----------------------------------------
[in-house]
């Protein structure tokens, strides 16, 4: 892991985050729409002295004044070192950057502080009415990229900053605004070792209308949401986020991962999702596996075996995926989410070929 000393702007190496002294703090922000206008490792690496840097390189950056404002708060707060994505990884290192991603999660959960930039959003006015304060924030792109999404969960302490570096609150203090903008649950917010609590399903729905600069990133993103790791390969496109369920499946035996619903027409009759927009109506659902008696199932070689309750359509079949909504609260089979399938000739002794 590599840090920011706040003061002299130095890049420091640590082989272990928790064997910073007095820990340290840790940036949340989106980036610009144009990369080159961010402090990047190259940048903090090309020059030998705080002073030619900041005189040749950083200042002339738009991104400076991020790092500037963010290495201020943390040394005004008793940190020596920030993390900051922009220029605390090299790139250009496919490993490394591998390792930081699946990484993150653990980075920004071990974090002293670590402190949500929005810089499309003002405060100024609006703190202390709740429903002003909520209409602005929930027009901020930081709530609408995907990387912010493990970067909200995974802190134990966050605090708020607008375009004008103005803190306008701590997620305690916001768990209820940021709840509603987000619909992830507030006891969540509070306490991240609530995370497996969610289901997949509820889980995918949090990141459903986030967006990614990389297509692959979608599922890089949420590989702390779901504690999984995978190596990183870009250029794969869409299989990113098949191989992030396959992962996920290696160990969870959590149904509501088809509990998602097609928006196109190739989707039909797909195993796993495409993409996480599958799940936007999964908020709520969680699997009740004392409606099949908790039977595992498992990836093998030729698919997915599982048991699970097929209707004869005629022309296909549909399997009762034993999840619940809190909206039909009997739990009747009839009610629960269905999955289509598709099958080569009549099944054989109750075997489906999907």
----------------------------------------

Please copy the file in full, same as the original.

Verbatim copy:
[in-house]
């Protein structure tokens, strides 16, 4: 892991985050729409002295004044070192950057502080009415990229900053605004070792209308949401986020991962999702596996075996995926989410070929 000393702007190496002294703090922000206008490792690496840097390189950056404002708060707060994505990884290192991603999660959960930039959003006015304060924030792109999404969960302490570096609150203090903008649950917010609590399903729905600069990133993103790791390969496109369920499946035996619903027409009759927009109506659902008696199932070689309750359509079949909504609260089979399938000739002794 590599840090920011706040003061002299130095890049420091640590082989272990928790064997910073007095820990340290840790940036949340989106980036610009144009990369080159961010402090990047190259940048903090090309020059030998705080002073030619900041005189040749950083200042002339738009991104400076991020790092500037963010290495201020943390040394005004008793940190020596920030993390900051922009220029605390090299790139250009496919490993490394591998390792930081699946990484993150653990980075920004071990974090002293670590402190949500929005810089499309003002405060100024609006703190202390709740429903002003909520209409602005929930027009901020930081709530609408995907990387912010493990970067909200995974802190134990966050605090708020607008375009004008103005803190306008701590997620305690916001768990209820940021709840509603987000619909992830507030006891969540509070306490991240609530995370497996969610289901997949509820889980995918949090990141459903986030967006990614990389297509692959979608599922890089949420590989702390779901504690999984995978190596990183870009250029794969869409299989990113098949191989992030396959992962996920290696160990969870959590149904509501088809509990998602097609928006196109190739989707039909797909195993796993495409993409996480599958799940936007999964908020709520969680699997009740004392409606099949908790039977595992498992990836093998030729698919997915599982048991699970097929209707004869005629022309296909549909399997009762034993999840619940809190909206039909009997739990009747009839009610629960269905999955289509598709099958080569009549099944054989109750075997489906999907």